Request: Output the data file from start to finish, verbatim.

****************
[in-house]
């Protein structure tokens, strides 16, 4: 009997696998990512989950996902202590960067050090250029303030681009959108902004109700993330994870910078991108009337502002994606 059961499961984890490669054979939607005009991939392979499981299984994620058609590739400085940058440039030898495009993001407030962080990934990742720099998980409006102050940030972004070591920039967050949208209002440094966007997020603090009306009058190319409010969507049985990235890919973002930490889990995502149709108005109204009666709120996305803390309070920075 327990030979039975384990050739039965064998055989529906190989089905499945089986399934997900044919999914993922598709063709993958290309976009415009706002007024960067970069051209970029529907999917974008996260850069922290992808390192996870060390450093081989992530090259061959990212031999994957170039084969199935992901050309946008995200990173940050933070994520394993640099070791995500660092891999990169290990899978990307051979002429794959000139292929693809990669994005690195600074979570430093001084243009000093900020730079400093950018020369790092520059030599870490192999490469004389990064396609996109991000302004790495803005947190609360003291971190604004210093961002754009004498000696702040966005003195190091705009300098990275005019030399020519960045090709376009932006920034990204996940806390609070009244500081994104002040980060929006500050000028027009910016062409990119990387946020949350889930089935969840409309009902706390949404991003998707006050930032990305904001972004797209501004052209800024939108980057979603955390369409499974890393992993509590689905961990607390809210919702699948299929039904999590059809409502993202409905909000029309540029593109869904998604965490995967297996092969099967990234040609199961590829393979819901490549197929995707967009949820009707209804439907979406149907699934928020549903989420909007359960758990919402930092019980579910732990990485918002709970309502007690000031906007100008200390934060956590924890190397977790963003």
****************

[in-house]
């Protein structure tokens, strides 16, 4: 009997696998990512989950996902202590960067050090250029303030681009959108902004109700993330994870910078991108009337502002994606 059961499961984890490669054979939607005009991939392979499981299984994620058609590739400085940058440039030898495009993001407030962080990934990742720099998980409006102050940030972004070591920039967050949208209002440094966007997020603090009306009058190319409010969507049985990235890919973002930490889990995502149709108005109204009666709120996305803390309070920075 327990030979039975384990050739039965064998055989529906190989089905499945089986399934997900044919999914993922598709063709993958290309976009415009706002007024960067970069051209970029529907999917974008996260850069922290992808390192996870060390450093081989992530090259061959990212031999994957170039084969199935992901050309946008995200990173940050933070994520394993640099070791995500660092891999990169290990899978990307051979002429794959000139292929693809990669994005690195600074979570430093001084243009000093900020730079400093950018020369790092520059030599870490192999490469004389990064396609996109991000302004790495803005947190609360003291971190604004210093961002754009004498000696702040966005003195190091705009300098990275005019030399020519960045090709376009932006920034990204996940806390609070009244500081994104002040980060929006500050000028027009910016062409990119990387946020949350889930089935969840409309009902706390949404991003998707006050930032990305904001972004797209501004052209800024939108980057979603955390369409499974890393992993509590689905961990607390809210919702699948299929039904999590059809409502993202409905909000029309540029593109869904998604965490995967297996092969099967990234040609199961590829393979819901490549197929995707967009949820009707209804439907979406149907699934928020549903989420909007359960758990919402930092019980579910732990990485918002709970309502007690000031906007100008200390934060956590924890190397977790963003």